“But what is a dream, Conor O’Malley? Who is to say that it is not everything else that is the dream?”
I’d been looking forward to seeing A Monster Calls since I first saw the trailer, and since I heard that the book’s author, Patrick Ness, had also written screenplay. In my experience, that’s usually a good sign. But I read the book about four years ago, so even though I remembered the general idea of what happened, the details were a little fuzzy. So the day after watching the movie I spent an afternoon rereading the book. I was actually pretty surprised at how similar the movie was, even down to some of the dialogue.
If you don’t know the story of A Monster Calls, I would suggest you stop reading now because I’ll ruin it for you and I would hate to do that. Just go read the book or watch the movie (or both if you’re a super nerd like me) and come back later.
A Monster Calls tells the story of a young boy, Conor, who is losing his mother to a terminal illness and who copes with his feelings with the help of a yew tree aka the Monster. Ever since people learned of his mother’s illness, Conor feels invisible. People either don’t look at him or look at him differently. He wants so much for someone to see him, even if that means getting punished for something. It’s a heartbreaking theme that is present in both the book and the movie.
Conor’s strained relationship with his grandmother plays out really well in the film. In the book he says that he doesn’t like her because she talks to him “like he was an employee under evaluation.” She wears pantsuits and has a house full of things you can’t touch. In other words, she’s not like normal grandmothers. But they warm up to each other eventually. I’m still not sure how I feel about Sigourney Weaver as the grandmother though. Was the accent good or the worst ever? I don’t know.
I have to give director J.A. Bayona and basically everyone involved with the movie a lot of credit because they somehow managed to keep the feel of the book the same on the screen. I was impressed that many of the scenes were just as powerful to watch as they were to read. For example, when we’re first introduced to the Monster. I loved reading the description on the page just as much as I enjoyed seeing it come to life on the screen:
“As Conor watched, the uppermost branches of the tree gathered themselves into a great and terrible face, shimmering into a mouth and nose and even eyes, peering back at him. Other branches twisted around one another, always creaking, always groaning, until they formed two long arms and a second leg to set down beside the main trunk. The rest of the tree gathered itself into a spine and then a torso, the thin, needle-like leaves weaving together to make a green, furry skin that moved and breathed as if there were muscles and lungs underneath.”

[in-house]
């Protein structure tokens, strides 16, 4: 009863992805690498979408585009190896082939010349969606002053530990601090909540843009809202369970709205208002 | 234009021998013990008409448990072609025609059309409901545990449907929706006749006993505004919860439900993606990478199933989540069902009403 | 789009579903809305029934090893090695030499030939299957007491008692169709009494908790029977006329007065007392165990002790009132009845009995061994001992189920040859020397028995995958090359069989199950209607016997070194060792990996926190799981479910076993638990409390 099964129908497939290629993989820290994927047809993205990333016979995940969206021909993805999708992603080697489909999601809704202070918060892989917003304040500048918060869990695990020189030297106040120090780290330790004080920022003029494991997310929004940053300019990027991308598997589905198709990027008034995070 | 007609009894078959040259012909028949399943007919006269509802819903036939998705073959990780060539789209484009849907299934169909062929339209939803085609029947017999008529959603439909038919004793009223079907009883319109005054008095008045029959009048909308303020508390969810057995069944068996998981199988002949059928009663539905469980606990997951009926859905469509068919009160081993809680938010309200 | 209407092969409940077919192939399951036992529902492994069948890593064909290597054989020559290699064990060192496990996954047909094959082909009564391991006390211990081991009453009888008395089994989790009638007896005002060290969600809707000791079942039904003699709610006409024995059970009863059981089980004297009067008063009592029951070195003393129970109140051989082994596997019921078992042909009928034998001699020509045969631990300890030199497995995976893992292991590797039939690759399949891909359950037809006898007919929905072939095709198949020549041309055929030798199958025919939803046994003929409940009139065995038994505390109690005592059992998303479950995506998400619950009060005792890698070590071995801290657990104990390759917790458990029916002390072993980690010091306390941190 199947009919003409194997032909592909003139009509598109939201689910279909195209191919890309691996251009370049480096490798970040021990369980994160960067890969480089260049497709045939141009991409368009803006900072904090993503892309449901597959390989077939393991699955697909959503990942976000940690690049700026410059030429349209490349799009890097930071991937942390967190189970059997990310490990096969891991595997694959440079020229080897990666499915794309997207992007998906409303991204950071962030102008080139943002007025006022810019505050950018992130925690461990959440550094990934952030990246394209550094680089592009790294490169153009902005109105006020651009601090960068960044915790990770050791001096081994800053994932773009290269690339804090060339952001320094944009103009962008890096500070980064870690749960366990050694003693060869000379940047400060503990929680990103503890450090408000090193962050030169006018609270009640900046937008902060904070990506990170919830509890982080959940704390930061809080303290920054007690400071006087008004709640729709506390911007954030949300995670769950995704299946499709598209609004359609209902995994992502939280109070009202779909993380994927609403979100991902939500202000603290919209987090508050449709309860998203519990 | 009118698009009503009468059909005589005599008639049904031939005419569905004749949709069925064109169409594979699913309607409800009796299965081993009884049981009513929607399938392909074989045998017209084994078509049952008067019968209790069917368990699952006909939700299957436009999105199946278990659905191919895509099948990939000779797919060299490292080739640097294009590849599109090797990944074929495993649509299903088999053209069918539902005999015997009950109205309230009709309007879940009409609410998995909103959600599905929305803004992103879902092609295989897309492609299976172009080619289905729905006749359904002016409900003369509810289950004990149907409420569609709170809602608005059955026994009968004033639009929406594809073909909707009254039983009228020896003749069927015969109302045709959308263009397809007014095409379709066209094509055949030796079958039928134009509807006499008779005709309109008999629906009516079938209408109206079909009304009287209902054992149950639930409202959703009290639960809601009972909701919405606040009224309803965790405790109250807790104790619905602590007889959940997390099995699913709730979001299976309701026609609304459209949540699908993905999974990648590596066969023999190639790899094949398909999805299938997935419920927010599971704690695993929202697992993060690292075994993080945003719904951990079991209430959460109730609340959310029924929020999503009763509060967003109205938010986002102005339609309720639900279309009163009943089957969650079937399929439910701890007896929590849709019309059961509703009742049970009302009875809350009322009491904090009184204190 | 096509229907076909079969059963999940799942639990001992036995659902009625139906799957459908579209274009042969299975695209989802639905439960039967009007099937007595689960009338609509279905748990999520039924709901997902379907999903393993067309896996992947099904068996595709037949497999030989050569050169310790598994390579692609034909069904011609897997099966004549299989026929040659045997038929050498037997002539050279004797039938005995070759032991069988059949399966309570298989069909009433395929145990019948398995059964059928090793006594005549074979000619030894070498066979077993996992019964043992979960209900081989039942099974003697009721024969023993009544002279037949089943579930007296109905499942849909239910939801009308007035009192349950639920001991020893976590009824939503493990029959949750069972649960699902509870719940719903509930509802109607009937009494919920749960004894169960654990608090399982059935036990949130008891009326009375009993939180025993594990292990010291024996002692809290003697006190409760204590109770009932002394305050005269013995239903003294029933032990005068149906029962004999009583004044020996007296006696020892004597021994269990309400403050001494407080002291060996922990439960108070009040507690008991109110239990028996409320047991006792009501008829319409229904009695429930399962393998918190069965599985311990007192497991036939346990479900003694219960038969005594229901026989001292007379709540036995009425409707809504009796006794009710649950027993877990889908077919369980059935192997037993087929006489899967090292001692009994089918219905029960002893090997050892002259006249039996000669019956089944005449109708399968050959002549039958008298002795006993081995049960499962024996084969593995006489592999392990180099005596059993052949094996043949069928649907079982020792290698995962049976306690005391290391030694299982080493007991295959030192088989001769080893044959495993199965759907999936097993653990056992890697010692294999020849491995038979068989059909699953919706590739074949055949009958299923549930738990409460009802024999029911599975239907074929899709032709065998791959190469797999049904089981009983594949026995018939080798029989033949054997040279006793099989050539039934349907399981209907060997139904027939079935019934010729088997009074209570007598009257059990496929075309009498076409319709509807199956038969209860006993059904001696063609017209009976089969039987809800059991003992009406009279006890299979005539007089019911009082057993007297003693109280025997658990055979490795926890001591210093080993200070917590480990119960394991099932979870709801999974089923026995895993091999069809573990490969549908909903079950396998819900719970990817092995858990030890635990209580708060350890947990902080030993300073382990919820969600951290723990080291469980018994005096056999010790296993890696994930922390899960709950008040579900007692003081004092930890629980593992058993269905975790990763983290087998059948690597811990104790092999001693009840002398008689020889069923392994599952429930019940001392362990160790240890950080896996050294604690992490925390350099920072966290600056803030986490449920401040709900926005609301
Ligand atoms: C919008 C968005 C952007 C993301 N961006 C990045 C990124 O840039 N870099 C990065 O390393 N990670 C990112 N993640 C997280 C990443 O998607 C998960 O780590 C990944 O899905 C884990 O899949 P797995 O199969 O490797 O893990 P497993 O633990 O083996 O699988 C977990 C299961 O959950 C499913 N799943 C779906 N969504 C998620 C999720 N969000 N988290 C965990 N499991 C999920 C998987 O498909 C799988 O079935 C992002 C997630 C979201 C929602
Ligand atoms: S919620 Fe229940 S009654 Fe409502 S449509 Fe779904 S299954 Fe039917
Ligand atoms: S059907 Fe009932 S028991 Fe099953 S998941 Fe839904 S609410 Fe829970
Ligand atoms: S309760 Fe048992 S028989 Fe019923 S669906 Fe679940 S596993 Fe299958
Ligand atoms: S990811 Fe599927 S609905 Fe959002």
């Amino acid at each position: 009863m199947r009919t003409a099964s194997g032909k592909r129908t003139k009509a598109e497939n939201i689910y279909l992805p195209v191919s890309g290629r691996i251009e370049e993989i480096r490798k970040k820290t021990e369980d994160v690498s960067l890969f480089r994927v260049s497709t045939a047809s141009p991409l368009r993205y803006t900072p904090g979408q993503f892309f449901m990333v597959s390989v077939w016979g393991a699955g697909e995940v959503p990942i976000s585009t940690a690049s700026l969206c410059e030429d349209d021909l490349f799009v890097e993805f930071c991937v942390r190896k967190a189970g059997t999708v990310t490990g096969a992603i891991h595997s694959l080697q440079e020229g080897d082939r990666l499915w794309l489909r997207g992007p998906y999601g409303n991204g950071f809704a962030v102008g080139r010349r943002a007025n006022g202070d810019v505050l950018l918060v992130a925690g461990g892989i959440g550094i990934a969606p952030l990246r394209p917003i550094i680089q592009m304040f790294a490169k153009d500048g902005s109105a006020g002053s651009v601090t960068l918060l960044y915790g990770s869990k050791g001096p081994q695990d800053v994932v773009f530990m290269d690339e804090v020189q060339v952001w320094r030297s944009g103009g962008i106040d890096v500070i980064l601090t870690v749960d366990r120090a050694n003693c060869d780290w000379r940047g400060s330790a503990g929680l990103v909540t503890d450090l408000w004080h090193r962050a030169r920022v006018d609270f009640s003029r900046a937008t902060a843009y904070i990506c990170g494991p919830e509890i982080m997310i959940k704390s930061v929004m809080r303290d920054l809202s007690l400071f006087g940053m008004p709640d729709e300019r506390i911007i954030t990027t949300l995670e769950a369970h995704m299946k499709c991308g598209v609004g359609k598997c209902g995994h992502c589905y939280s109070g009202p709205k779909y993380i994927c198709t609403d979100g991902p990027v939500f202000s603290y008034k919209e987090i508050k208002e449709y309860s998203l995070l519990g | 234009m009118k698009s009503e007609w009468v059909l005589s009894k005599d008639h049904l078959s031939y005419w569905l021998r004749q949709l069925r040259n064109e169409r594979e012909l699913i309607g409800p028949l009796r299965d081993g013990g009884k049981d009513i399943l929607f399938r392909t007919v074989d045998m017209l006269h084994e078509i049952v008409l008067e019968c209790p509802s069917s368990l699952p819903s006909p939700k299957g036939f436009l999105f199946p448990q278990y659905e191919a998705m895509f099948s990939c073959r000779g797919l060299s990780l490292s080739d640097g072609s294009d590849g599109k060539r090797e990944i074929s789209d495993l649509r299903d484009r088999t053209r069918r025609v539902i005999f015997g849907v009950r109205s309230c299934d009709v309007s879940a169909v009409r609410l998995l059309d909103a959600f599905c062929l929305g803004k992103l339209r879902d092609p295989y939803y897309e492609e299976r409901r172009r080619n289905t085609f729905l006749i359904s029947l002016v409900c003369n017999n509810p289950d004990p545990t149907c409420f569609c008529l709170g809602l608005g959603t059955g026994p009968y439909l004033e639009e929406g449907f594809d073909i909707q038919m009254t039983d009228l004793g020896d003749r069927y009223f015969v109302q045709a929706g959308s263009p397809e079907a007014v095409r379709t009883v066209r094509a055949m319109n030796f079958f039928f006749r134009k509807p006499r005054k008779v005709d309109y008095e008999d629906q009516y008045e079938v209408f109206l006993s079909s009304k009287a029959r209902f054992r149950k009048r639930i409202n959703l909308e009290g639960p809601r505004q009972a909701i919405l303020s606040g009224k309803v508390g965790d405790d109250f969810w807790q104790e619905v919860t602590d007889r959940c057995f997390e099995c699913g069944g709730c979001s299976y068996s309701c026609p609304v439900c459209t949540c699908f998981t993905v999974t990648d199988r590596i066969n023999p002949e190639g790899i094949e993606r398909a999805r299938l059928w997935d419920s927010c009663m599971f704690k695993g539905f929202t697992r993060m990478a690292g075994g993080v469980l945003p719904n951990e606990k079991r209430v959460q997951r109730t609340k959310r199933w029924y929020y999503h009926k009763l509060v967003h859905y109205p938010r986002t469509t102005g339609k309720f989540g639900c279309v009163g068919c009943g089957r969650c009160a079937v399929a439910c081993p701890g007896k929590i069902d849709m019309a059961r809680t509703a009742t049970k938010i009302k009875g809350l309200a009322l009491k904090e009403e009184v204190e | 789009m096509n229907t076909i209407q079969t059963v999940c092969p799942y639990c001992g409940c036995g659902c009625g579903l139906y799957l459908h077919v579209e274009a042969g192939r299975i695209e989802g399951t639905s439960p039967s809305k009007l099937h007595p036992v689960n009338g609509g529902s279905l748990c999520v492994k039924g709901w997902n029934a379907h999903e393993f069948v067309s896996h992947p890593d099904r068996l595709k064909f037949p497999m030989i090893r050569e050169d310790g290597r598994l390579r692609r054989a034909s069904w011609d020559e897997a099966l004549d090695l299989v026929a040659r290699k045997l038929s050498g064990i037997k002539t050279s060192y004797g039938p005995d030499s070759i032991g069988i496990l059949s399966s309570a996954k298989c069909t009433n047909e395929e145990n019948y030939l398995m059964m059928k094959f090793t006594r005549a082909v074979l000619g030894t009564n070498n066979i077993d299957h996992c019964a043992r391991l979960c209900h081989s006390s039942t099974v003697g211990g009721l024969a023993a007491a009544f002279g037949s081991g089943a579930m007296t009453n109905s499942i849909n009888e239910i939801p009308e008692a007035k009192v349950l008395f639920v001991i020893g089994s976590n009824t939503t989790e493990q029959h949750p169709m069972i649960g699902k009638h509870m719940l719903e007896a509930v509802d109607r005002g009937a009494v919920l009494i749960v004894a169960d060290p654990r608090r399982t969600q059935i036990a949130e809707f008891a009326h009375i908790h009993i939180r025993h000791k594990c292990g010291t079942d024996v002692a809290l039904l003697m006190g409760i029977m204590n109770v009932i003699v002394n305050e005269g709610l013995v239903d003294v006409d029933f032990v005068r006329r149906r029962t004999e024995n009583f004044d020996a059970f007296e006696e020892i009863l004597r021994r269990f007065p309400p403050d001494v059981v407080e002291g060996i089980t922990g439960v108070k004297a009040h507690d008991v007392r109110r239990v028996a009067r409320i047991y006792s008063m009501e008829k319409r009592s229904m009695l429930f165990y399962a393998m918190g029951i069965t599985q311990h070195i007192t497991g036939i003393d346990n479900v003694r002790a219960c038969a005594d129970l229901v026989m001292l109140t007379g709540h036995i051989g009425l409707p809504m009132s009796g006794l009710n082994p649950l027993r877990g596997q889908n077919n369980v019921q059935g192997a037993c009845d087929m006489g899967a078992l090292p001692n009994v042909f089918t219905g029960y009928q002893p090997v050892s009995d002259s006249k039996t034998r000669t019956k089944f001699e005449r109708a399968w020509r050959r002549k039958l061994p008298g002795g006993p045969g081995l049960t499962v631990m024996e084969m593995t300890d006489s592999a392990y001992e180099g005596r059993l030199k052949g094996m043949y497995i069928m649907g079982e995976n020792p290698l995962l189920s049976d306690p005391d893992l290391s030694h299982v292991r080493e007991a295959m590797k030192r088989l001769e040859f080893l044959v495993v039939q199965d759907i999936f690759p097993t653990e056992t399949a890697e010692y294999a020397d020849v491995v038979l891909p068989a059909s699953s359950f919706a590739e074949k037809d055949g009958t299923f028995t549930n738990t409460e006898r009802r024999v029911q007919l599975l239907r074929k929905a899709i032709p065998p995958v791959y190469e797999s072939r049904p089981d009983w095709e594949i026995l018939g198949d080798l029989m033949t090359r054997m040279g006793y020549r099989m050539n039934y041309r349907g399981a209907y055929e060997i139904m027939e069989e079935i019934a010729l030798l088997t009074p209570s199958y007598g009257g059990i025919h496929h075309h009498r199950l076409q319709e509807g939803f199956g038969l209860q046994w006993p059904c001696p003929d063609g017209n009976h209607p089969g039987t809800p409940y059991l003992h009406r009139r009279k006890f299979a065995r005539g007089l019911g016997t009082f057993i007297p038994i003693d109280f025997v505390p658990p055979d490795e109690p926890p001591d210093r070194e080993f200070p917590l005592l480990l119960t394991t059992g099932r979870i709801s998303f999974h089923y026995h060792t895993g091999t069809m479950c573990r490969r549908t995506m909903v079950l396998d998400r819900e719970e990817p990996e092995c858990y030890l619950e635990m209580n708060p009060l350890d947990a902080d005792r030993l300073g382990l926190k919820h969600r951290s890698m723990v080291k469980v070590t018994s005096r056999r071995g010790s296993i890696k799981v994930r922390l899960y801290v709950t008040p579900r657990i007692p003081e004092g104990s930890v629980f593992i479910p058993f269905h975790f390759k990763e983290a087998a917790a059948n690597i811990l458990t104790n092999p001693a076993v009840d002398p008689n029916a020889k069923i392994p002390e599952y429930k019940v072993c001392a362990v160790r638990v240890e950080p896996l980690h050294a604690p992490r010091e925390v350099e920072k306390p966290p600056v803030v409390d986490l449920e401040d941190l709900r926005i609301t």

Because the book and the movie are so similar, there really aren’t too many differences to talk about. I did find it interesting that the movie cut out the character of Lily. In the book, Lily is Conor’s childhood friend who betrays him by telling everyone that his mom is sick. She spends most of the book trying to win back his friendship, by defending him from the bullies at school and, towards the end, apologizing in a note. I felt like their friendship could have been developed more in the book, so I’m not surprised they left it out of the movie.
In the book Conor doesn’t draw like he does in the film. He does mention writing stories, although it’s not a big part of his character. Making him an artist for the movie version was probably just the filmmakers’ way of bringing the illustrations into it. I think it worked quite well. And another small difference I noticed was that the book only says his dad is from America but in the movie it’s specifically mentioned that he moved to LA. One of my favourite quotes from the book is when Conor tells his dad, “You talk like American television.” Cheeky.
Both the book and the movie try hard to teach you a lesson, but the movie does it in a more obvious way. I agree with this New Yorker review when it makes the point that the movie is guilty of spelling things out a little too clearly for the audience:
“The movie delivers its meaning repeatedly to make sure that no one misses the point; its lessons, rendered even more explicitly than the ones in Conor’s classroom, are missing only the chalkboard and pointer.”
Take the scene in the movie where Conor and his mom are watching King Kong together on the couch. When he asks why people want to kill King Kong, his mom says, “People don’t like what they don’t understand. They get scared.” Okay, okay. We get it.
Overall I noticed that the film gave the impression that Conor was much closer with his mom than in the book, which might explain why I was a mess of tears by time he says: “I don’t want you to go” at the end. The book didn’t make me cry. It made me feel something but it didn’t make me cry.
A Monster Calls will probably live on the Staff Picks shelf in every bookstore in the world for the rest of time but the movie wasn’t exactly a box-office success. I thought the adaptation was really well done, but at the end of the day the story deals with some pretty serious themes and that doesn’t always sell tickets. There are some harsh reviews of A Monster Calls out there, like this one from the Federalist that makes the argument that the movie was actually too much like the book (honestly, you can’t please book lovers sometimes). And this one from The Atlantic that says:
“A Monster Calls is at once trying to subvert children’s fairytales and become a classic in that genre. But it ends up succeeding at neither goal, instead leaning on obvious, manipulative storytelling tactics to ineptly tie its two narratives together.”
If I had read those reviews before watching the movie, I might not have liked it as much as I did, which is the reason I only read reviews for books and movies after I’ve made up my own mind.